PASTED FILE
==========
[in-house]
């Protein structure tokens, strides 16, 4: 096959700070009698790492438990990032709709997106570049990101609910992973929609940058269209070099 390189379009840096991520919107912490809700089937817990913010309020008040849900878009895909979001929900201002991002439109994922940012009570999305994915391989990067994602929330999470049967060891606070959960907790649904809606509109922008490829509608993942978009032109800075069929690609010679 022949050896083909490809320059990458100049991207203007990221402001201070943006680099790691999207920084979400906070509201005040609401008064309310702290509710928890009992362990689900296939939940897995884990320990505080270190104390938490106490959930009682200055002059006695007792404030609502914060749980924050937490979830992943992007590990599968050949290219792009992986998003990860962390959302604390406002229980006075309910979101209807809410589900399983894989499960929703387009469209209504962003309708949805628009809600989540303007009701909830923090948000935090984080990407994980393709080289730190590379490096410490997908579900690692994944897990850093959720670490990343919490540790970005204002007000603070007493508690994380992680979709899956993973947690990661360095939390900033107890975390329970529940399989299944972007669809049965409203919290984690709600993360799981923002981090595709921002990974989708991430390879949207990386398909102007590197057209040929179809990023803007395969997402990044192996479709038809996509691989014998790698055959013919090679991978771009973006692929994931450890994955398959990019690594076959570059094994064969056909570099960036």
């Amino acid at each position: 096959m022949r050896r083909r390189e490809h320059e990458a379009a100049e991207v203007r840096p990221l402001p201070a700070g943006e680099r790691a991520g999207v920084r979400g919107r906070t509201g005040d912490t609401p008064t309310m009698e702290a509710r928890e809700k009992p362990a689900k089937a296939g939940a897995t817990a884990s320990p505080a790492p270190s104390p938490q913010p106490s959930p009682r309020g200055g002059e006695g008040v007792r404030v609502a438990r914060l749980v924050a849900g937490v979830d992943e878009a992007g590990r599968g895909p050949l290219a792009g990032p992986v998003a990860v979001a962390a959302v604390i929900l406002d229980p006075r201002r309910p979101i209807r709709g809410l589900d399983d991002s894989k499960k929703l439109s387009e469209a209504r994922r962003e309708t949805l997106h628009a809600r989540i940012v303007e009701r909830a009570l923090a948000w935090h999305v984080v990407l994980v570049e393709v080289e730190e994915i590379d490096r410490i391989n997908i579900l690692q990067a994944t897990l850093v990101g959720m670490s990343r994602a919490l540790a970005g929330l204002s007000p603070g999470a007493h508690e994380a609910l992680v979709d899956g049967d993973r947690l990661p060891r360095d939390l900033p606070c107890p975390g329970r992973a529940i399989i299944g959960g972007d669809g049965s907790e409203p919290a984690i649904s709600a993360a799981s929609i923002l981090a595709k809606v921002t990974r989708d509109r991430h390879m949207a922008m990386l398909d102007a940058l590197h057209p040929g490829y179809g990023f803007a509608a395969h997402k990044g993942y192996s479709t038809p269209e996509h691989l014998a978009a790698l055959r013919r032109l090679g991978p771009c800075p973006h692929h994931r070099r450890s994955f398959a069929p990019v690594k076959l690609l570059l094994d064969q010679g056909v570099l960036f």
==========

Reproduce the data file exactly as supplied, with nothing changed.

[in-house]
């Protein structure tokens, strides 16, 4: 096959700070009698790492438990990032709709997106570049990101609910992973929609940058269209070099 390189379009840096991520919107912490809700089937817990913010309020008040849900878009895909979001929900201002991002439109994922940012009570999305994915391989990067994602929330999470049967060891606070959960907790649904809606509109922008490829509608993942978009032109800075069929690609010679 022949050896083909490809320059990458100049991207203007990221402001201070943006680099790691999207920084979400906070509201005040609401008064309310702290509710928890009992362990689900296939939940897995884990320990505080270190104390938490106490959930009682200055002059006695007792404030609502914060749980924050937490979830992943992007590990599968050949290219792009992986998003990860962390959302604390406002229980006075309910979101209807809410589900399983894989499960929703387009469209209504962003309708949805628009809600989540303007009701909830923090948000935090984080990407994980393709080289730190590379490096410490997908579900690692994944897990850093959720670490990343919490540790970005204002007000603070007493508690994380992680979709899956993973947690990661360095939390900033107890975390329970529940399989299944972007669809049965409203919290984690709600993360799981923002981090595709921002990974989708991430390879949207990386398909102007590197057209040929179809990023803007395969997402990044192996479709038809996509691989014998790698055959013919090679991978771009973006692929994931450890994955398959990019690594076959570059094994064969056909570099960036």
């Amino acid at each position: 096959m022949r050896r083909r390189e490809h320059e990458a379009a100049e991207v203007r840096p990221l402001p201070a700070g943006e680099r790691a991520g999207v920084r979400g919107r906070t509201g005040d912490t609401p008064t309310m009698e702290a509710r928890e809700k009992p362990a689900k089937a296939g939940a897995t817990a884990s320990p505080a790492p270190s104390p938490q913010p106490s959930p009682r309020g200055g002059e006695g008040v007792r404030v609502a438990r914060l749980v924050a849900g937490v979830d992943e878009a992007g590990r599968g895909p050949l290219a792009g990032p992986v998003a990860v979001a962390a959302v604390i929900l406002d229980p006075r201002r309910p979101i209807r709709g809410l589900d399983d991002s894989k499960k929703l439109s387009e469209a209504r994922r962003e309708t949805l997106h628009a809600r989540i940012v303007e009701r909830a009570l923090a948000w935090h999305v984080v990407l994980v570049e393709v080289e730190e994915i590379d490096r410490i391989n997908i579900l690692q990067a994944t897990l850093v990101g959720m670490s990343r994602a919490l540790a970005g929330l204002s007000p603070g999470a007493h508690e994380a609910l992680v979709d899956g049967d993973r947690l990661p060891r360095d939390l900033p606070c107890p975390g329970r992973a529940i399989i299944g959960g972007d669809g049965s907790e409203p919290a984690i649904s709600a993360a799981s929609i923002l981090a595709k809606v921002t990974r989708d509109r991430h390879m949207a922008m990386l398909d102007a940058l590197h057209p040929g490829y179809g990023f803007a509608a395969h997402k990044g993942y192996s479709t038809p269209e996509h691989l014998a978009a790698l055959r013919r032109l090679g991978p771009c800075p973006h692929h994931r070099r450890s994955f398959a069929p990019v690594k076959l690609l570059l094994d064969q010679g056909v570099l960036f």